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Netflix’s “Midnight Gospel”: The podcast, the show, the bore

Netflix’s new show “Midnight Gospel” bills itself as a spiritual successor to creator Pendleton Ward’s “Adventure Time.” The show proudly displays a classic CalArts animation style, complete with neon colors and a gauzy filter. However, “Midnight Gospel” is actually a clumsy translation of its star Duncan Trussell’s podcast into an animated sci-fi fantasy format.

“The Duncan Trussell Family Hour” features Trussell interviewing everyone from actors to authors on trendy subjects like mindfulness and Eastern spirituality. “Midnight Gospel” features a self-insert of Trussell in the character of an alien named Clancy who travels through space, time and dimensions in various goofy avatars to find people to interview for his space podcast. This serves as less of a plot and more of a loose framework that provides space for Trussell to insert clips of his podcast synced up to animated characters or for droning, senseless dialogue that may as well be from an SNL NPR skit. 

The show is beautiful, giving you plenty to look at while you listen to the podcast guests drone on and on. There is never a boring frame. However, the aesthetics are not enough to sustain the show; without even reading any background information on it, I was able to easily tell what it really was—a visual accompaniment to a podcast. What Disney’s Fantasia is to classical music, “Midnight Gospel” is to “The Duncan Trussell Family Hour.”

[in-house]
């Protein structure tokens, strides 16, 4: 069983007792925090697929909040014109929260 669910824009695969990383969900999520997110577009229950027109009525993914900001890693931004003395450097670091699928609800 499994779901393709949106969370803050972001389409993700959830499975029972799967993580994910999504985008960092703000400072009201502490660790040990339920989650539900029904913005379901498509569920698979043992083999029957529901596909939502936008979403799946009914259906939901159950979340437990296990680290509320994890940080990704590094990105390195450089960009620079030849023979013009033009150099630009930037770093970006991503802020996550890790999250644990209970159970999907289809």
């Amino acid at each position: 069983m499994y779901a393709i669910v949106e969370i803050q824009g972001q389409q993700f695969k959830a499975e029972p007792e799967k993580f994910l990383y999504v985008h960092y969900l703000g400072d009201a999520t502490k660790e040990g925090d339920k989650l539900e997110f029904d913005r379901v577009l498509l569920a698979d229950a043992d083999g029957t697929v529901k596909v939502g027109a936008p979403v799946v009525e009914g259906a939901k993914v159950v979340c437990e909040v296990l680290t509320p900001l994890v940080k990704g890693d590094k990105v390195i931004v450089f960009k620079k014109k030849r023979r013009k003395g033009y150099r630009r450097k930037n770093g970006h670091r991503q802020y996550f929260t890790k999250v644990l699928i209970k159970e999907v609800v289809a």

The dialogue is heinous, almost clinical at times. In the first episode, Clancy travels to Earth in the middle of a zombie apocalypse, where he meets the president. While he and the president run through the city busting zombie brains, the president, who is essentially the avatar of Trussell’s podcast guest Dr. Drew Pinsky, gives his lengthy opinion on the legalization of drugs from marijuana to opiates. In the second, Clancy interviews Christian writer Anne Lamott about aging and Jesus. In the third, Clancy interviews a fish boat captain played by exonerated Damien Echols of the West Memphis Three, where he waxes poetic about his real-life pursuits in karma and magic. Any meaningful, poignant ideas, or anything of value that is said, is completely overwhelmed and underserved by the frailty of the show’s structure. This is especially true for the show’s seventh episode, which features Caitlyn Doughty as the voice of Death. Doughty, who was recently featured in the Campanil, is a leader of the death positive movement and spends her episode explaining the harms of the death industrial complex. The potential of Doughty’s interview is wasted on TV; her valuable ideas are sucked into a void where the plot should be.

The best episode of the show is its last, “Mouse of Silver.” It features a de-aged Clancy, interviewing his deceased mother as she walks him through the stages of life. Despite a grotesquely out-of-touch exchange where Clancy’s mother exhorts the values of mindfulness to the poor (“I think the easiest thing for [a disadvantaged] person to do is to get present. And that means to put the past aside, put the future aside, and sense into their bodies. They can do that, even if they don’t have a penny.”) it is the rapport between Clancy and his mother that makes this episode bearable. “Mouse of Silver” proves further that it’s actually not an insane idea to try and turn a podcast into an animated show—a YouTube search will show you fan-animated clips of podcasts like “Welcome to Night Vale,” “Critical Role” or “My Brother, My Brother and Me.” The viability of the concept rests not in the plot, but in the rapport, the dialogue, the back-and-forth, all things which the more traditional host-professional interview episodes of “Midnight Gospel” lack.